Sylvie Marks & HAL9000: Krazeee
Bpitch Control

Sylvie Marks and HAL9000 bring more than a decade of experience to their Krazeee debut, with much of that time spent DJing and producing remixes. Maybe that explains why so many of the disc's thirteen songs sound like extended club mixes and why the per-song average weighs in at just under six minutes; put simply, the collection's seventy-six minute running time is generous but wearying. Had the duo more wisely shaved a couple of minutes from each track, the album would be a more digestible fifty-two minutes of what Marks calls “electronic party music.”

That's the primary weakness of this otherwise strong outing, although a few less crippling lapses surface along the way. Awkward beats make “Die Blume” stumble, “Wir Sterne” is marred by headache-inducing layers of noise, and “My Computer Eats An Acid Trip” is a silly idea that should have remained in the studio; filled with all manner of trippy noise (bleeping synths and stuttering voice fragments), it's also far too long at over seven minutes (including it as a 2-minute interlude might have been wiser).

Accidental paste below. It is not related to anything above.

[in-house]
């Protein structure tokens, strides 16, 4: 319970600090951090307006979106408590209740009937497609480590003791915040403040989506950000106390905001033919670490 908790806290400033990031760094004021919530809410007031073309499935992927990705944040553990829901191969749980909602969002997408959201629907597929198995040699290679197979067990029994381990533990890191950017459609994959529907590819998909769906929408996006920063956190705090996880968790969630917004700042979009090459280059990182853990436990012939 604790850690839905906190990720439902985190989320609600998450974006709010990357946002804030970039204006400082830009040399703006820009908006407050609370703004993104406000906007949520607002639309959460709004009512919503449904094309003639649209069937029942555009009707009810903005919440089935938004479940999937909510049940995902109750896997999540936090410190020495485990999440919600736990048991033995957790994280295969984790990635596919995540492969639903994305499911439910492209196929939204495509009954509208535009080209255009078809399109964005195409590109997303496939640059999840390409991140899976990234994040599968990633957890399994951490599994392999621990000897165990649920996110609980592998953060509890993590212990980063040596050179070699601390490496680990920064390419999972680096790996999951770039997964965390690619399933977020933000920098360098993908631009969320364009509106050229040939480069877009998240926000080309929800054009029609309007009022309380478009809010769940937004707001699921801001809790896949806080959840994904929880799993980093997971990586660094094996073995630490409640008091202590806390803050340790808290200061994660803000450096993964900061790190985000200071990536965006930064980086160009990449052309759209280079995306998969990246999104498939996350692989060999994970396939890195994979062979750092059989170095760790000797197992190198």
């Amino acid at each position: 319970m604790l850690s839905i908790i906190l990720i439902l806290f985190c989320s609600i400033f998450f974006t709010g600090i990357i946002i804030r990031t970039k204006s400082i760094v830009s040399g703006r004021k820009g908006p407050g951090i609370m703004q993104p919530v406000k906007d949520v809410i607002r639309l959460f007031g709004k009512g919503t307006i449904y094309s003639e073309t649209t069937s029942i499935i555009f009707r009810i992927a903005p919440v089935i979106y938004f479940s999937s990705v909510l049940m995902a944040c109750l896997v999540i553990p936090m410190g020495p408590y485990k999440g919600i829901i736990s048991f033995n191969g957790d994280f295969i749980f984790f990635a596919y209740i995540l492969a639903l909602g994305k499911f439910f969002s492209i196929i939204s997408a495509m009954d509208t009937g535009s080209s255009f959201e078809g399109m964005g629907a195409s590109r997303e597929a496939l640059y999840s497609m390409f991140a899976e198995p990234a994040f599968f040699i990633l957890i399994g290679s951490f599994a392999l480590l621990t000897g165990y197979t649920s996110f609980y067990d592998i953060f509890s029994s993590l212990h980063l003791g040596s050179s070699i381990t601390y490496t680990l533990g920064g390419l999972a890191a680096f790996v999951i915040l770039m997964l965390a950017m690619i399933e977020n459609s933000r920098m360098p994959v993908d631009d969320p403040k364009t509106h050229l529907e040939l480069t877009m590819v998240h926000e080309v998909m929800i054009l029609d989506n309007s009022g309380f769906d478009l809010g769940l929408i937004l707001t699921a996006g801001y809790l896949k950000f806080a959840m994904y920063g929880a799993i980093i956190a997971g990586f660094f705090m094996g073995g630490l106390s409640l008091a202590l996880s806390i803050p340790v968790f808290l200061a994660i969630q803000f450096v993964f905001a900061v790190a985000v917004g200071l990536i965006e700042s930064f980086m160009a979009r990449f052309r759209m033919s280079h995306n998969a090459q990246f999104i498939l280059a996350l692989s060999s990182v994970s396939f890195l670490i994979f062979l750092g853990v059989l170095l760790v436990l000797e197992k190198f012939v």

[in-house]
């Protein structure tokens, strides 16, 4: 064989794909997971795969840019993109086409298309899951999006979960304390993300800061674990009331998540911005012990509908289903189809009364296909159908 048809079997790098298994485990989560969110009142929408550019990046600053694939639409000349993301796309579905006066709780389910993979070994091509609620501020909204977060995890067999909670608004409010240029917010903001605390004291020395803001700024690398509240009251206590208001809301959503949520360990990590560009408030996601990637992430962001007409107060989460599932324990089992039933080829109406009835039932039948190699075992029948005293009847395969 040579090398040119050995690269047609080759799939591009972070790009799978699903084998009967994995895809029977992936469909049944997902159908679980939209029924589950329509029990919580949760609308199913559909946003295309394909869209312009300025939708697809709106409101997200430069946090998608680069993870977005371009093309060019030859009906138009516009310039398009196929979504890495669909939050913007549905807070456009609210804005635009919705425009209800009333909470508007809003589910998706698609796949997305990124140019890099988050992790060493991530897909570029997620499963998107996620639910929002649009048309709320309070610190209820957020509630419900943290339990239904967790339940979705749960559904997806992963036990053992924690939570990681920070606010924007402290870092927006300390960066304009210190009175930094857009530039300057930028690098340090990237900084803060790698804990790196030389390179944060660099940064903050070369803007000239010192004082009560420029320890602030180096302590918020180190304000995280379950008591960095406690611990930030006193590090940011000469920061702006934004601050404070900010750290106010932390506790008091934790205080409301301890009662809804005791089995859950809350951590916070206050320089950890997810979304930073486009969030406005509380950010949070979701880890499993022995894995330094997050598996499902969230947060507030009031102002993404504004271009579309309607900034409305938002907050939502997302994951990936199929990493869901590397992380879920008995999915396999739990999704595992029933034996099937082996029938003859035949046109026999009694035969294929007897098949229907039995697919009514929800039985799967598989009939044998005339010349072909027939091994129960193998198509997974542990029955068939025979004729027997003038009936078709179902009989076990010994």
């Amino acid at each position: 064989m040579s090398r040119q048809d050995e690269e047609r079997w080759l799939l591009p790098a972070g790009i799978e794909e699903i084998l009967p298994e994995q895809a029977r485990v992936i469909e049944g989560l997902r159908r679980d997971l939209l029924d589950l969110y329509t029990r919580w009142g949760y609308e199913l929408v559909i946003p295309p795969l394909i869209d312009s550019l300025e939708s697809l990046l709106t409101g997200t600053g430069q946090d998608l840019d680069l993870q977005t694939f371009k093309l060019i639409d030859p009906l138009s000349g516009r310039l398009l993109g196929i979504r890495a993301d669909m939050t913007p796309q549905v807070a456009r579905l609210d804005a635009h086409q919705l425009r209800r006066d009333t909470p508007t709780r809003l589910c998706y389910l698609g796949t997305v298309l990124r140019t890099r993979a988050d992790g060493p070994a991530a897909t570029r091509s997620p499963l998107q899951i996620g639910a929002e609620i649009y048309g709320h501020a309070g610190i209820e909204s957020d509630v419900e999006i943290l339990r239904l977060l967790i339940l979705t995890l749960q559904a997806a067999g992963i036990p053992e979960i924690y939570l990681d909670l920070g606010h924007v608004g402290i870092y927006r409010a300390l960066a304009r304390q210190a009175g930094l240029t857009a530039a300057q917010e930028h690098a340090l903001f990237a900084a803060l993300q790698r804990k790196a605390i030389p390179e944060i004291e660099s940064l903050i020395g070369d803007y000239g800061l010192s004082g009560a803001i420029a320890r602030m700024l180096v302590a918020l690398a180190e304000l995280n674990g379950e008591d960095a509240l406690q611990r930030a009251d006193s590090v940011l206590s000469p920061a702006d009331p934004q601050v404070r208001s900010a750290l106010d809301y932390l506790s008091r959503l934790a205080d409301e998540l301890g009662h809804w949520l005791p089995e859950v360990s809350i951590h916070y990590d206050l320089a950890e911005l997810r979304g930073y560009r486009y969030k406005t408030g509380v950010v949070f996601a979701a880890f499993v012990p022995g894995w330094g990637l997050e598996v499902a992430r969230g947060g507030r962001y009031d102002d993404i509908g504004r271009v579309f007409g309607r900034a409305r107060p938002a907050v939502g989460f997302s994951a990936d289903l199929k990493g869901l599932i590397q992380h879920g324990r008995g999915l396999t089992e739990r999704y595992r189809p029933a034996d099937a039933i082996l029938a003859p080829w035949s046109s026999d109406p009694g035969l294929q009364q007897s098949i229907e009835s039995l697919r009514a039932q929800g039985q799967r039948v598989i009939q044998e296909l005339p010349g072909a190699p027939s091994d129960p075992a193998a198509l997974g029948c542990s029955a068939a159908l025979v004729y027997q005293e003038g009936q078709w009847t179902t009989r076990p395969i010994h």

That leaves, though, ten quality electro-synthpop exercises, with “Blütenspass” an opening peak. The duo here creates an unusual bluegrass-electro-disco groove and then adds plinkety-plunk melodies and Marks' breathy German vocals. The addition of vibes in particular is an imaginative touch, the kind of gesture which distinguishes other songs too (the dramatic drum flourishes in “Kiss Me” a case in point). There's also robotic techno (“Jupitersex”), dreamy trip-hop (“Unreachable”), and electro-techno (“Baby I'm Electric,” “Krazeee”), plus thumping beats that swing in “Cowboy.” “Juno” encapsulates the album's strengths and weaknesses: buoyed by whistling synths and disco bass lines, this appealing slice of electro-disco also includes an unnecessary middle section of meandering noise. As with Krazeee in general, excising the excess would only make the material stronger.

December 2004